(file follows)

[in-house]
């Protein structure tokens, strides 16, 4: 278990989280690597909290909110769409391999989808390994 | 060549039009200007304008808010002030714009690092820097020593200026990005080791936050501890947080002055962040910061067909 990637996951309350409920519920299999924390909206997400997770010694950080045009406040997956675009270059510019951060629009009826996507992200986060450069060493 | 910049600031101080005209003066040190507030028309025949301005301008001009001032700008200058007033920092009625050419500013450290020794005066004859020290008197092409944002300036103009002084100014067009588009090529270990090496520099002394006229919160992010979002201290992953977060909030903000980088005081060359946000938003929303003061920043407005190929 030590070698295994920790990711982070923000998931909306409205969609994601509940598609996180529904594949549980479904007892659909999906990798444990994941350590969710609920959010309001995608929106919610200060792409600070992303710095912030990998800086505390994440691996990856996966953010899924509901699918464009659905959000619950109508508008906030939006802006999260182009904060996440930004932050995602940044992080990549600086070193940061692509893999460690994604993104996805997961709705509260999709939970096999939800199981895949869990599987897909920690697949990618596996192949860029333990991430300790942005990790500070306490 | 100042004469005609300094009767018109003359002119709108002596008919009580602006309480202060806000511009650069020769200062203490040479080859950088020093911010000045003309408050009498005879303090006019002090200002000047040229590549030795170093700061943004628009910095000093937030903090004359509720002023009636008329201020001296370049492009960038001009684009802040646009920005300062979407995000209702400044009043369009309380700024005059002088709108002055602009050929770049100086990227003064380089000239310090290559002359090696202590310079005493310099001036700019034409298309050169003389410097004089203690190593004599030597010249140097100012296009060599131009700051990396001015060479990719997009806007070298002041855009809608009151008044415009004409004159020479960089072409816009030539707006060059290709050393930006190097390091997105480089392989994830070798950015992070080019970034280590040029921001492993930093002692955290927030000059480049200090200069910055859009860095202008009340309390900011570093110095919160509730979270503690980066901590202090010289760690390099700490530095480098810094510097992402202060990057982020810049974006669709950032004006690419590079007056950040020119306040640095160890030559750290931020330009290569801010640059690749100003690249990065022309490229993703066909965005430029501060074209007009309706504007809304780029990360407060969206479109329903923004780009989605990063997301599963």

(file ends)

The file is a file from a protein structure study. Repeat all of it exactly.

[in-house]
């Protein structure tokens, strides 16, 4: 278990989280690597909290909110769409391999989808390994 | 060549039009200007304008808010002030714009690092820097020593200026990005080791936050501890947080002055962040910061067909 990637996951309350409920519920299999924390909206997400997770010694950080045009406040997956675009270059510019951060629009009826996507992200986060450069060493 | 910049600031101080005209003066040190507030028309025949301005301008001009001032700008200058007033920092009625050419500013450290020794005066004859020290008197092409944002300036103009002084100014067009588009090529270990090496520099002394006229919160992010979002201290992953977060909030903000980088005081060359946000938003929303003061920043407005190929 030590070698295994920790990711982070923000998931909306409205969609994601509940598609996180529904594949549980479904007892659909999906990798444990994941350590969710609920959010309001995608929106919610200060792409600070992303710095912030990998800086505390994440691996990856996966953010899924509901699918464009659905959000619950109508508008906030939006802006999260182009904060996440930004932050995602940044992080990549600086070193940061692509893999460690994604993104996805997961709705509260999709939970096999939800199981895949869990599987897909920690697949990618596996192949860029333990991430300790942005990790500070306490 | 100042004469005609300094009767018109003359002119709108002596008919009580602006309480202060806000511009650069020769200062203490040479080859950088020093911010000045003309408050009498005879303090006019002090200002000047040229590549030795170093700061943004628009910095000093937030903090004359509720002023009636008329201020001296370049492009960038001009684009802040646009920005300062979407995000209702400044009043369009309380700024005059002088709108002055602009050929770049100086990227003064380089000239310090290559002359090696202590310079005493310099001036700019034409298309050169003389410097004089203690190593004599030597010249140097100012296009060599131009700051990396001015060479990719997009806007070298002041855009809608009151008044415009004409004159020479960089072409816009030539707006060059290709050393930006190097390091997105480089392989994830070798950015992070080019970034280590040029921001492993930093002692955290927030000059480049200090200069910055859009860095202008009340309390900011570093110095919160509730979270503690980066901590202090010289760690390099700490530095480098810094510097992402202060990057982020810049974006669709950032004006690419590079007056950040020119306040640095160890030559750290931020330009290569801010640059690749100003690249990065022309490229993703066909965005430029501060074209007009309706504007809304780029990360407060969206479109329903923004780009989605990063997301599963």